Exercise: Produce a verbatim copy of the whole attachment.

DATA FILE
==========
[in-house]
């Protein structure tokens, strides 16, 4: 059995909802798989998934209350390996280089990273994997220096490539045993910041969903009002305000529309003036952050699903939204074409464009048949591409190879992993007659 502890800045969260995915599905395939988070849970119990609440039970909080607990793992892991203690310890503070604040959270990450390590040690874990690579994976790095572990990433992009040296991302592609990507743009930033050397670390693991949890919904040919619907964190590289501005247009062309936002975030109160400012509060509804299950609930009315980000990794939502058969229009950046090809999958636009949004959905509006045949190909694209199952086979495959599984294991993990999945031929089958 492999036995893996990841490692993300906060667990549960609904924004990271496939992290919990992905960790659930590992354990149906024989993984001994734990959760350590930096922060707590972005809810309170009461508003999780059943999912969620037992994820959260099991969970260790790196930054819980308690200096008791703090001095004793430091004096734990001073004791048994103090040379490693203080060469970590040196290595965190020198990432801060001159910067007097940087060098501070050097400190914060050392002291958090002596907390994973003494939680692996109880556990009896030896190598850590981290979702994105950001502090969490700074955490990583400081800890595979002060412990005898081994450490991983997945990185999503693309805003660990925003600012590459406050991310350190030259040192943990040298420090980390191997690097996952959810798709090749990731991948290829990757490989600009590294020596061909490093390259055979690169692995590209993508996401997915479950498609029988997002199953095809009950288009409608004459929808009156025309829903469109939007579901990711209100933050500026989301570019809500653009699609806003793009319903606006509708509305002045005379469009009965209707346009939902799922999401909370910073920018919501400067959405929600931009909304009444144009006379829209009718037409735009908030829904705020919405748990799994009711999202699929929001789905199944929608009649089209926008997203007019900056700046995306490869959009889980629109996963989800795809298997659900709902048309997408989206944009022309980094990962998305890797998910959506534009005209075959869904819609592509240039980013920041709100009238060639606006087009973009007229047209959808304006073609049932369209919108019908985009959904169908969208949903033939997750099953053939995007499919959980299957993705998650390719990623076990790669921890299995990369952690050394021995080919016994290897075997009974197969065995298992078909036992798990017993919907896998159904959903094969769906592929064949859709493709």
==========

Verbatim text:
[in-house]
């Protein structure tokens, strides 16, 4: 059995909802798989998934209350390996280089990273994997220096490539045993910041969903009002305000529309003036952050699903939204074409464009048949591409190879992993007659 502890800045969260995915599905395939988070849970119990609440039970909080607990793992892991203690310890503070604040959270990450390590040690874990690579994976790095572990990433992009040296991302592609990507743009930033050397670390693991949890919904040919619907964190590289501005247009062309936002975030109160400012509060509804299950609930009315980000990794939502058969229009950046090809999958636009949004959905509006045949190909694209199952086979495959599984294991993990999945031929089958 492999036995893996990841490692993300906060667990549960609904924004990271496939992290919990992905960790659930590992354990149906024989993984001994734990959760350590930096922060707590972005809810309170009461508003999780059943999912969620037992994820959260099991969970260790790196930054819980308690200096008791703090001095004793430091004096734990001073004791048994103090040379490693203080060469970590040196290595965190020198990432801060001159910067007097940087060098501070050097400190914060050392002291958090002596907390994973003494939680692996109880556990009896030896190598850590981290979702994105950001502090969490700074955490990583400081800890595979002060412990005898081994450490991983997945990185999503693309805003660990925003600012590459406050991310350190030259040192943990040298420090980390191997690097996952959810798709090749990731991948290829990757490989600009590294020596061909490093390259055979690169692995590209993508996401997915479950498609029988997002199953095809009950288009409608004459929808009156025309829903469109939007579901990711209100933050500026989301570019809500653009699609806003793009319903606006509708509305002045005379469009009965209707346009939902799922999401909370910073920018919501400067959405929600931009909304009444144009006379829209009718037409735009908030829904705020919405748990799994009711999202699929929001789905199944929608009649089209926008997203007019900056700046995306490869959009889980629109996963989800795809298997659900709902048309997408989206944009022309980094990962998305890797998910959506534009005209075959869904819609592509240039980013920041709100009238060639606006087009973009007229047209959808304006073609049932369209919108019908985009959904169908969208949903033939997750099953053939995007499919959980299957993705998650390719990623076990790669921890299995990369952690050394021995080919016994290897075997009974197969065995298992078909036992798990017993919907896998159904959903094969769906592929064949859709493709």